I T ’ S A L L A B O U T C U S T O M E R R E L AT I O N S I N T H E F I N A N C I A L S E R V I C E S M A R K E T
Recently, the Principal Financial Group was honored as holding the number one ranking in InformationWeek’s annual survey of U.S. companies making the best of use of information technology. Principal’s best use of technology centers around customer relationship management as a strategy to fuel current and future growth. Principal manages $206 billion in retirement savings, investments, and insurance for more than 15 million employees working in over 100,000 small and mediumsized businesses. Principal has a strong presence in the United States and also abroad. Principal’s international business in 2006 grew to $604 million, up nearly 17 percent from the previous year. Principal operates in such countries as India, Hong Kong, Brazil, Chile, and Mexico. All told, it managed $6.7 billion in retirement assets outside the United States in 2006. Total revenues worldwide grew 8.5 percent in 2006, to $9 billion, while profits were up 9 percent, to just slightly over $900 million. Principal’s integrated approach to portfolio development and knowing each and every customer intimately has led it to engage its over 1,000 benefits counselors and 15 million customers in a Web-based and easy-touse system that offers investment advice and gives each customer a personalized monthly snapshot (on paper as well) of their retirement outlook. What’s the role of information technology in all of this? As CIO Gary Scholten explains the big picture, “Our main purpose for IT is helping Principal grow, but the mantra we have is to help it grow responsibly.” Nonetheless, the nitty-gritty of IT is where the real money is made. Principal collects and analyzes huge amounts of information on each customer. Using that information, Principal can then sell them retirement plans, adding additional financial service products such as mutual funds and insurance. In the realm of insurance, for example, Principal can determine which of its customers would benefit most from fast-growing add-ons like vision, dental, disability, and life. The company even has a series of “milestone” financial service products. These allow Principal to offer advice to customers about moving money among funds and financial products as they near retirement or perhaps have children going off to college. To support this, Principal has gathered extensive information on each customer such as age, marital and family status, salary, and benefi ts. Within the IT infrastructure, Principal has invested heavily in technologies that support fast turnaround times for transactions. Gary estimates that Principal processes almost 1 million online transactions per day (that’s only 1 for every 15 customers). These transactions are processed and posted in record time, giving customers the satisfaction of real-time financial transactions. 14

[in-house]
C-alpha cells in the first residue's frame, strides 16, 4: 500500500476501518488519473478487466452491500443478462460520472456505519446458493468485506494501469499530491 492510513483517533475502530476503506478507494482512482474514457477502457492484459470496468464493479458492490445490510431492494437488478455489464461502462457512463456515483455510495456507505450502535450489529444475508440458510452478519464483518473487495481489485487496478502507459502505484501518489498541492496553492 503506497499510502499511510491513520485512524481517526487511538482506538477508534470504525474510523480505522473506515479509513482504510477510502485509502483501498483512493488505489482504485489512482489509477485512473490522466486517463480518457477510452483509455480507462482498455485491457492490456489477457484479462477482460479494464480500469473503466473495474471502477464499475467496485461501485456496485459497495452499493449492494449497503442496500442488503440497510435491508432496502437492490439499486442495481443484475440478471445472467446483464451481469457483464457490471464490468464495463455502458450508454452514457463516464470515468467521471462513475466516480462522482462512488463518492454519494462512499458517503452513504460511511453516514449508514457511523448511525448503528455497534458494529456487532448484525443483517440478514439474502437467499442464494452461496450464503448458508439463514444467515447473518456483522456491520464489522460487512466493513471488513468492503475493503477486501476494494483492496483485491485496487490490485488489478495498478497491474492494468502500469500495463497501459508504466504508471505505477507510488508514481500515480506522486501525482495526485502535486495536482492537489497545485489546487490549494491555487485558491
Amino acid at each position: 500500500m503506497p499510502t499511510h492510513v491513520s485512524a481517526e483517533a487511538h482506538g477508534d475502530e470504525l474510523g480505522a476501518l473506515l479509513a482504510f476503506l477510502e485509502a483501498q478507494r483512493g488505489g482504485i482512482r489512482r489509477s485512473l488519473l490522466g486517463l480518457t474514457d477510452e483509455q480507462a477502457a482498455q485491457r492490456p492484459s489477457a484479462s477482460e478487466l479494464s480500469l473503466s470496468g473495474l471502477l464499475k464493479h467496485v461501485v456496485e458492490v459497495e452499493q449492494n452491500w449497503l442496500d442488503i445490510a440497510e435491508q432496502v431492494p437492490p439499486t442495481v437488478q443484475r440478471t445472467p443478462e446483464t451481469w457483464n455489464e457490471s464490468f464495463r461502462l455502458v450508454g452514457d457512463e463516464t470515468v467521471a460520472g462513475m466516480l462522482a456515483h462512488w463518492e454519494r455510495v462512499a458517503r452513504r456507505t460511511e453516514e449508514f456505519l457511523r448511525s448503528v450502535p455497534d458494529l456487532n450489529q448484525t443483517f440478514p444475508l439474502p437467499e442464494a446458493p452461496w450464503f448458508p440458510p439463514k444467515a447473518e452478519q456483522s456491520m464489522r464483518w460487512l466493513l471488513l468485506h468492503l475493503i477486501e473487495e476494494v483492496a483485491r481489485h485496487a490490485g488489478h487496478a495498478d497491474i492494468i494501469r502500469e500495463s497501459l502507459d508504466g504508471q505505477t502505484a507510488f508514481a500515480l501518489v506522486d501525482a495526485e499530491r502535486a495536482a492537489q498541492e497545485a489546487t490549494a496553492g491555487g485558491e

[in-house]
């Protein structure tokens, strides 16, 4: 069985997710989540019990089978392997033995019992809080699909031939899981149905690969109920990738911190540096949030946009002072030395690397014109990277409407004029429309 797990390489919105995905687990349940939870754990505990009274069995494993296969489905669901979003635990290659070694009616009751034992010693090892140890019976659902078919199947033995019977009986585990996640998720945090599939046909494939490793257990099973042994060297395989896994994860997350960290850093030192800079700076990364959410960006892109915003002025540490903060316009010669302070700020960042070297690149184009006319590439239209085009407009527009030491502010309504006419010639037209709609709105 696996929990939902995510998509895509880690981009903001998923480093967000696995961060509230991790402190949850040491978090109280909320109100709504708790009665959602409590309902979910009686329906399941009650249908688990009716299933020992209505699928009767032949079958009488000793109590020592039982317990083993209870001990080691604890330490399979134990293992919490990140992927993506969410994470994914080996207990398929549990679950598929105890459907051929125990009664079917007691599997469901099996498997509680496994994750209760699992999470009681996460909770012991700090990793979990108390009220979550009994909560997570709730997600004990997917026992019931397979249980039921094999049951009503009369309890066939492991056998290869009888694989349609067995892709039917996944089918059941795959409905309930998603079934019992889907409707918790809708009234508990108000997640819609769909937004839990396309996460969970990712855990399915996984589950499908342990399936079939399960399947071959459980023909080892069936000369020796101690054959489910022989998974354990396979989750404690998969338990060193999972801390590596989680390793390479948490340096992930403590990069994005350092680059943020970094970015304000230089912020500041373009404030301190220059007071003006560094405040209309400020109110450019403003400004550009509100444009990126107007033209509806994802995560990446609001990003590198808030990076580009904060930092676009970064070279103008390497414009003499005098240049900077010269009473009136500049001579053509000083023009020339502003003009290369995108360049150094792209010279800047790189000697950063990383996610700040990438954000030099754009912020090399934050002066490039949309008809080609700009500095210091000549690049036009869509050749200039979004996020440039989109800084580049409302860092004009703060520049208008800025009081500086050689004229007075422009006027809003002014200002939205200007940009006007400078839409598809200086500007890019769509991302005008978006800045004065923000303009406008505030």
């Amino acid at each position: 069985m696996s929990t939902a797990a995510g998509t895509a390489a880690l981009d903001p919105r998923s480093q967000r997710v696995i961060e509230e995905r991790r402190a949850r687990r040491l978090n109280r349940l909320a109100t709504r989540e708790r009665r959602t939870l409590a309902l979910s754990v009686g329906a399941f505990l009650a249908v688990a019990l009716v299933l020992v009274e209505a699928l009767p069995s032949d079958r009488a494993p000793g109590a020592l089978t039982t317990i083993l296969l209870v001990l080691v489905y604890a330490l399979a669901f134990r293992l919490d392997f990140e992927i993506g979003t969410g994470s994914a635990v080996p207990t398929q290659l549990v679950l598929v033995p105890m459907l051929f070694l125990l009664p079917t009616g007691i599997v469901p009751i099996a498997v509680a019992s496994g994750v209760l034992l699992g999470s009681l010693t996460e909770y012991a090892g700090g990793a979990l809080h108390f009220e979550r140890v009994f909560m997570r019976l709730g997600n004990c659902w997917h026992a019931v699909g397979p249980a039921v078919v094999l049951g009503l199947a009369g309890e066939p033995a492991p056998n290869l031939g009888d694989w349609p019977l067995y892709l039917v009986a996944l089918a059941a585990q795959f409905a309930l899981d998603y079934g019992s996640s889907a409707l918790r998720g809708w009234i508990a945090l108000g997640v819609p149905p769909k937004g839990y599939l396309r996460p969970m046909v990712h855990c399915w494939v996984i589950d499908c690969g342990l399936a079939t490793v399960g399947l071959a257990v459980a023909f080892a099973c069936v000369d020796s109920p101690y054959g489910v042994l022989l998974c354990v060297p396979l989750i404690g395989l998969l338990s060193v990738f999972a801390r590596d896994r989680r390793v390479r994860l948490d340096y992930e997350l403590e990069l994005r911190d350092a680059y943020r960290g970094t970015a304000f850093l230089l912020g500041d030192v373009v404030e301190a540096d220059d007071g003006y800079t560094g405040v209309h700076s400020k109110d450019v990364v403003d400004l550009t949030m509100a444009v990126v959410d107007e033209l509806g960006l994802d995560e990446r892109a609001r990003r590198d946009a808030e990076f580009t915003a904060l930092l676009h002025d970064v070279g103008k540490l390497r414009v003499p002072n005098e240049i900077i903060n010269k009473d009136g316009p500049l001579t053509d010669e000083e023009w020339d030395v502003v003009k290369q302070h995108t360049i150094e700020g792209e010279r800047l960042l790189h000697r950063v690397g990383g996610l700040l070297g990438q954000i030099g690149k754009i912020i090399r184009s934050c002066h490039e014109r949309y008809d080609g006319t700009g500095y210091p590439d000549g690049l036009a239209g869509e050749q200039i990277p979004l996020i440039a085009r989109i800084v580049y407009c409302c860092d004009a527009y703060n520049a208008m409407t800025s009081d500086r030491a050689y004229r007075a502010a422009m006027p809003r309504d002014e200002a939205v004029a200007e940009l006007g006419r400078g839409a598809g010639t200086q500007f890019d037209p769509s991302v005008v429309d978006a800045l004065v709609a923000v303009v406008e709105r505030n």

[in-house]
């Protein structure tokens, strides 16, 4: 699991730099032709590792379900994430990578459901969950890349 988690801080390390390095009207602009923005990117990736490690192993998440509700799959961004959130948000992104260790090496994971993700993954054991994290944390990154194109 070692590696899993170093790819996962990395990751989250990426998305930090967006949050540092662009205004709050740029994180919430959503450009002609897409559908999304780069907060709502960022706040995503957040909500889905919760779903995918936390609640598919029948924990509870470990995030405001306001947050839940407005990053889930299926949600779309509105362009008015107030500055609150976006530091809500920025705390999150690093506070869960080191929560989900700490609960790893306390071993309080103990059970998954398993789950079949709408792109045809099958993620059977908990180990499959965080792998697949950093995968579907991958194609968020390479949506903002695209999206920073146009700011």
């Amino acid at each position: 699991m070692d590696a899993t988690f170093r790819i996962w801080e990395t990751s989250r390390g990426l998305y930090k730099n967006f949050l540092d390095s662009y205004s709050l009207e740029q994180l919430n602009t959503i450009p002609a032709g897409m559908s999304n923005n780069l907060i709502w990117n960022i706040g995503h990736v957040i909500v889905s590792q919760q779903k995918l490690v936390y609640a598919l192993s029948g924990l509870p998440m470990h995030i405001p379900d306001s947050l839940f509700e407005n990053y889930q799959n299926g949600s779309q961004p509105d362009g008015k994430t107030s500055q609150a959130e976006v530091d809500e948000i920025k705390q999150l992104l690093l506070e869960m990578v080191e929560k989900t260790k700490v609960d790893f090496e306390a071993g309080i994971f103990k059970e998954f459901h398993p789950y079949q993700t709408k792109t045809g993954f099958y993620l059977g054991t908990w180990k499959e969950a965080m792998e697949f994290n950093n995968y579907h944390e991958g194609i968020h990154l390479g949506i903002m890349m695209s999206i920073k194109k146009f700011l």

1. How are Principal’s efforts an excellent example of the implementation of customer relationship management? In what ways has Principal developed significant knowledge and insight into the wants and needs of its customers?
2. With respect to the use of information technology, is Principal focusing on a top-line or bottom-line initiative? Perhaps a combination of both? Justify your answer. Within the context of the RGT framework (described in Chapter 1), what is Principal’s focus?
3. Within the context of Porter’s three generic strategies, is Principal mainly focusing on overall cost leadership, differentiation, or focus? Pick only one and justify your answer.
4. Principal really offers only services to customers; that is, it has no physical products to sell. How would Principal make effective use of an ERP system, while not needing modules such as manufacturing, transportation, and logistics? As more and more companies focus on only service offerings, do you see a need for a service ERP that targets companies like Principal?
5. If you were to consider the financial services needs of a customer over his or her entire lifetime (after college), what specifi c information would you want to know about a customer? We identified information such as age, marital and family status, salary, and benefits. What five other information “milestones” would you want to track?